Patients who develop symptoms suggestive of hepatic
dysfunction, such as unexplained nausea, vomiting, abdominal pain, fatigue,
anorexia, rash with eosinophilia, or jaundice and/or dark urine during
treatment, should have liver enzymes checked. MAYZENT should be discontinued if
significant liver injury is confirmed.
Although there are no data to establish that patients
with preexisting liver disease are at increased risk to develop elevated liver
function test values when taking MAYZENT, caution should be exercised when
using MAYZENT in patients with a history of significant liver disease.
Increased Blood Pressure
In Study 1, MAYZENT-treated patients had an average
increase over placebo of approximately 3 mmHg in systolic pressure and 1.2 mmHg
in diastolic pressure, which was first detected after approximately 1 month of treatment
initiation and persisted with continued treatment. Hypertension was reported as
an adverse reaction in 12.5% of MAYZENT-treated patients and in 9.2% of
patients receiving placebo. Blood pressure should be monitored during treatment
with MAYZENT and managed appropriately.
Based on animal studies, MAYZENT may cause fetal harm [see
Use In Specific Populations]. Because it takes approximately 10 days to
eliminate MAYZENT from the body, women of childbearing potential should use
effective contraception to avoid pregnancy during and for 10 days after
stopping MAYZENT treatment.
Posterior Reversible Encephalopathy Syndrome
Rare cases of posterior reversible encephalopathy
syndrome (PRES) have been reported in patients receiving a sphingosine
1-phosphate (S1P) receptor modulator. Such events have not been reported for
MAYZENT-treated patients in the development program. However, should a
MAYZENT-treated patient develop any unexpected neurological or psychiatric
symptoms/signs (e.g., cognitive deficits, behavioral changes, cortical visual
disturbances, or any other neurological cortical symptoms/signs), any
symptom/sign suggestive of an increase of intracranial pressure, or accelerated
neurological deterioration, the physician should promptly schedule a complete
physical and neurological examination and should consider a MRI. Symptoms of
PRES are usually reversible but may evolve into ischemic stroke or cerebral
hemorrhage. Delay in diagnosis and treatment may lead to permanent neurological
sequelae. If PRES is suspected, MAYZENT should be discontinued.
Unintended Additive Immunosuppressive Effects From Prior
Treatment With Immunosuppressive Or Immune-Modulating Therapies
When switching from drugs with prolonged immune effects,
the half-life and mode of action of these drugs must be considered to avoid
unintended additive immunosuppressive effects while at the same time minimizing
risk of disease reactivation, when initiating MAYZENT.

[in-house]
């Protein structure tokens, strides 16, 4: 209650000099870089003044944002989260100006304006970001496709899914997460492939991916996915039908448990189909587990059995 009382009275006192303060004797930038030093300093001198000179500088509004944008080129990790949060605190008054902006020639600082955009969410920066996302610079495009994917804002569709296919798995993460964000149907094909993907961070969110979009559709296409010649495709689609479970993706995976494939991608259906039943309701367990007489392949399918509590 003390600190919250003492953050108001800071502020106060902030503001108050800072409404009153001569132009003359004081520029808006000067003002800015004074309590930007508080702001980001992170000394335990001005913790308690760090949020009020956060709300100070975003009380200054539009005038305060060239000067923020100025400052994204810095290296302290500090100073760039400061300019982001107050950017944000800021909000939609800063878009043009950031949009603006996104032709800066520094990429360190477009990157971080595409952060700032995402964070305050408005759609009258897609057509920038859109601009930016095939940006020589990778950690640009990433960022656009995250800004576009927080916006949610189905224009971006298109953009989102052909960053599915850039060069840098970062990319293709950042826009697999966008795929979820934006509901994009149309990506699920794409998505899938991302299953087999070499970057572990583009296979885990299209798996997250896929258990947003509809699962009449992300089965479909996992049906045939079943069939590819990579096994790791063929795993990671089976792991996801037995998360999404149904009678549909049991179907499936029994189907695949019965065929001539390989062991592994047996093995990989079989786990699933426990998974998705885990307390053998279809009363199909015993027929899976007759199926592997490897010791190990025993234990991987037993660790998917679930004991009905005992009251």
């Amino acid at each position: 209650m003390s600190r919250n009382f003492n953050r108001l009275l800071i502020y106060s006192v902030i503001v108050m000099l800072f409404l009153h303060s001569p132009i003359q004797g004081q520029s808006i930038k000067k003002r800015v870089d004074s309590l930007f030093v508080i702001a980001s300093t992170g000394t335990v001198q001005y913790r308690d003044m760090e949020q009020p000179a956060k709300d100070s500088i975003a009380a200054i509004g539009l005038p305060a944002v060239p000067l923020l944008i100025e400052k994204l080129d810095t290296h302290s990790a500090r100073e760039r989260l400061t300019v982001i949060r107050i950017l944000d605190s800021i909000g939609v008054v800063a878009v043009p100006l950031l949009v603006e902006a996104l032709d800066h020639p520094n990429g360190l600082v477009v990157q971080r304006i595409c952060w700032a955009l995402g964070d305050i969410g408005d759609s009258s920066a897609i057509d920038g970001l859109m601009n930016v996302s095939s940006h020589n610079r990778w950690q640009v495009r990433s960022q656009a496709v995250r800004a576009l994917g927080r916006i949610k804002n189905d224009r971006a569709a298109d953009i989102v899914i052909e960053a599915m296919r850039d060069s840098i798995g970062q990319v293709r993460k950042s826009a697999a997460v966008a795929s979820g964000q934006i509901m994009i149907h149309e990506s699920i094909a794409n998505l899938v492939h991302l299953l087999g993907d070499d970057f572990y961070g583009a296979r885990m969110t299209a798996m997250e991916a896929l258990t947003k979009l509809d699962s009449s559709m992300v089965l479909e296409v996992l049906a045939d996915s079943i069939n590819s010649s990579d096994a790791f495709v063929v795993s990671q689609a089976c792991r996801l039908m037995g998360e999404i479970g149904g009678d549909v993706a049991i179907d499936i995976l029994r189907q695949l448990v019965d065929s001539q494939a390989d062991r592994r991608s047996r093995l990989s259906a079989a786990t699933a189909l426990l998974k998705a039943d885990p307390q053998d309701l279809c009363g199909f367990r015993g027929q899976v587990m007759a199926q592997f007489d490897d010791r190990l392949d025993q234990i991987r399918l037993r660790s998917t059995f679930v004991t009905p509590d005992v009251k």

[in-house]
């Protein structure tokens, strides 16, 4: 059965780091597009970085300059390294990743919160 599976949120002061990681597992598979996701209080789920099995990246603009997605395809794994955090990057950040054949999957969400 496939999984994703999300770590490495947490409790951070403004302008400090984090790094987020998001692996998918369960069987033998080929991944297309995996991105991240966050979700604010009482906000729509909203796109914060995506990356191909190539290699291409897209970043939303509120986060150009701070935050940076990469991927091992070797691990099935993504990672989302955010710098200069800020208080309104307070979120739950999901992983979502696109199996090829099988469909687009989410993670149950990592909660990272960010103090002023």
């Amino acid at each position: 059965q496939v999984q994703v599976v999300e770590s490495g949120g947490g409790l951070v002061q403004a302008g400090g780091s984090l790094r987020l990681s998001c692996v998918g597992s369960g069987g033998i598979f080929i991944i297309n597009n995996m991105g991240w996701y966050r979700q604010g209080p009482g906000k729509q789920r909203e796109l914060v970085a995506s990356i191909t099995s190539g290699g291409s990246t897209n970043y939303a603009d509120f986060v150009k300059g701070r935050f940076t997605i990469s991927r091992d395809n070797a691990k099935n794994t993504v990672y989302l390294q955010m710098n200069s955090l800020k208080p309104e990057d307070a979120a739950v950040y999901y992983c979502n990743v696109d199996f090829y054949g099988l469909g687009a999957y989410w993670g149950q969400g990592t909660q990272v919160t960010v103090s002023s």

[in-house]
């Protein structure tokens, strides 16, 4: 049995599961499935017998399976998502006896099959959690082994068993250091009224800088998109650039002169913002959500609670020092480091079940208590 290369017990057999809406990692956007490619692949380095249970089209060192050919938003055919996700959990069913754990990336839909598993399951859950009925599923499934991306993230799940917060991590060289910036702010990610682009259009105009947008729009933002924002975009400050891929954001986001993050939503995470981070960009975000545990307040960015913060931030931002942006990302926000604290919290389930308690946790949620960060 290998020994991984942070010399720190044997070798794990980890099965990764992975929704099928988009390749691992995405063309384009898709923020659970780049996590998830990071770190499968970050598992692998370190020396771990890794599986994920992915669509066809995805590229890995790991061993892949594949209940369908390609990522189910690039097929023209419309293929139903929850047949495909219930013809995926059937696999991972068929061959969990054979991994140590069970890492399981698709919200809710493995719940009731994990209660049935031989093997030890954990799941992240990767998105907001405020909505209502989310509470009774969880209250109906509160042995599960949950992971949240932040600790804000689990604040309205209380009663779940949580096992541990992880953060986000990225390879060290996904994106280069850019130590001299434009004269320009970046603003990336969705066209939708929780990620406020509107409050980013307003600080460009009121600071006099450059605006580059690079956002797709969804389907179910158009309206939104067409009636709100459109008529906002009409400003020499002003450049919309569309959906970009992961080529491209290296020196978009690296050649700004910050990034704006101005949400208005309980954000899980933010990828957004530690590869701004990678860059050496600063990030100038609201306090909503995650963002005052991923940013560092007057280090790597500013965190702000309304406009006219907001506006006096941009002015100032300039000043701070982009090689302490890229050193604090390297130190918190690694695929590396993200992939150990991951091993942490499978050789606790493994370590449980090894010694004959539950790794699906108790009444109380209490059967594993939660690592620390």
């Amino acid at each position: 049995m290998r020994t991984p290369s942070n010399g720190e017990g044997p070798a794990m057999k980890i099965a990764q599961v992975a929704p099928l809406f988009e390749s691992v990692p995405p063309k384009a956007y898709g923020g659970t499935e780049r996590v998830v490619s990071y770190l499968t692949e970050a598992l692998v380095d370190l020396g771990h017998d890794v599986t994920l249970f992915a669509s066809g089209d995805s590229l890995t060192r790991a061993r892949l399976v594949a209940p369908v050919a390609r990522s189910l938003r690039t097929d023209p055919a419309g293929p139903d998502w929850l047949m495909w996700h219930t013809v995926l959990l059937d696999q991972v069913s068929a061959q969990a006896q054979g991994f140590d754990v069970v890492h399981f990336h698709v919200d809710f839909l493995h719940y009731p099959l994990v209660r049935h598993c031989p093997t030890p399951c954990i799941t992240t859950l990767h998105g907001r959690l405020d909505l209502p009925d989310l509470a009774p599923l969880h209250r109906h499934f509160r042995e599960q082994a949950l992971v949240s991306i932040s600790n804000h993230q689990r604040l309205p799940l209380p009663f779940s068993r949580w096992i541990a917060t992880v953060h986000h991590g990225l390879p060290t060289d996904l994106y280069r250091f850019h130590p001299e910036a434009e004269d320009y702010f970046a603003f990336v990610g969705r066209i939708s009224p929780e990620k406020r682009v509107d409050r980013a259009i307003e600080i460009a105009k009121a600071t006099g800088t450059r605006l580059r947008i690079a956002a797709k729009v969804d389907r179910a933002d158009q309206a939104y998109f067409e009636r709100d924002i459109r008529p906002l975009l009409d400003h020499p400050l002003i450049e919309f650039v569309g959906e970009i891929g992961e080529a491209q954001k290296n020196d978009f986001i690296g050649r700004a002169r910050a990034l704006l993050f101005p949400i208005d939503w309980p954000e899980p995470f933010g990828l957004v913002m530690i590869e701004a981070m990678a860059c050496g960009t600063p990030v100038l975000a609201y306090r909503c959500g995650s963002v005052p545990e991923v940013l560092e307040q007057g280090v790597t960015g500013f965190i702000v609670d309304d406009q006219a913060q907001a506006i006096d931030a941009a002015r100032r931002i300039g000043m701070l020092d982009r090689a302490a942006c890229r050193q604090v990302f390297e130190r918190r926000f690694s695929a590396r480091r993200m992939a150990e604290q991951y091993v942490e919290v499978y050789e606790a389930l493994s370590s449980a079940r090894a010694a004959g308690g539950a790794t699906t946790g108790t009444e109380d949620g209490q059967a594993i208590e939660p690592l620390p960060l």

Initiating treatment with MAYZENT after treatment with
alemtuzumab is not recommended [see DRUG INTERACTIONS].
Severe Increase In Disability After Stopping MAYZENT
Severe exacerbation of disease, including disease
rebound, has been rarely reported after discontinuation of a S1P receptor
modulator. The possibility of severe exacerbation of disease should be
considered after stopping MAYZENT treatment. Patients should be observed for a
severe increase in disability upon MAYZENT discontinuation and appropriate
treatment should be instituted, as required.
Immune System Effects After Stopping MAYZENT
After stopping MAYZENT therapy, siponimod remains in the
blood for up to 10 days. Starting other therapies during this interval will
result in concomitant exposure to siponimod.
Lymphocyte counts returned to the normal range in 90% of
patients within 10 days of stopping therapy [see CLINICAL PHARMACOLOGY ].
However, residual pharmacodynamics effects, such as lowering effects on
peripheral lymphocyte count, may persist for up to 3-4 weeks after the last
dose. Use of immunosuppressants within this period may lead to an additive
effect on the immune system, and therefore caution should be applied 3-4 weeks
after the last dose of MAYZENT [see DRUG INTERACTIONS].
Patient Counseling Information
Advise the patient to read the FDA-approved patient
labeling (Medication Guide).
Tell patients not to discontinue MAYZENT without first
discussing this with the prescribing physician. Advise patients to contact
their physician if they accidently take more MAYZENT than prescribed.
Risk Of Infections
Inform patients that they may have an increased risk of
infections, some of which could be life-threatening, when taking MAYZENT, and
that they should contact their physician if they develop symptoms of infection
[see WARNINGS AND PRECAUTIONS]. Advise patients that the use of some
vaccines containing live virus (live attenuated vaccines) should be avoided
during treatment with MAYZENT and MAYZENT should be paused 1 week prior and
until 4 weeks after a planned vaccination. Recommend that patients postpone
treatment with MAYZENT for at least 1 month after VZV vaccination. Inform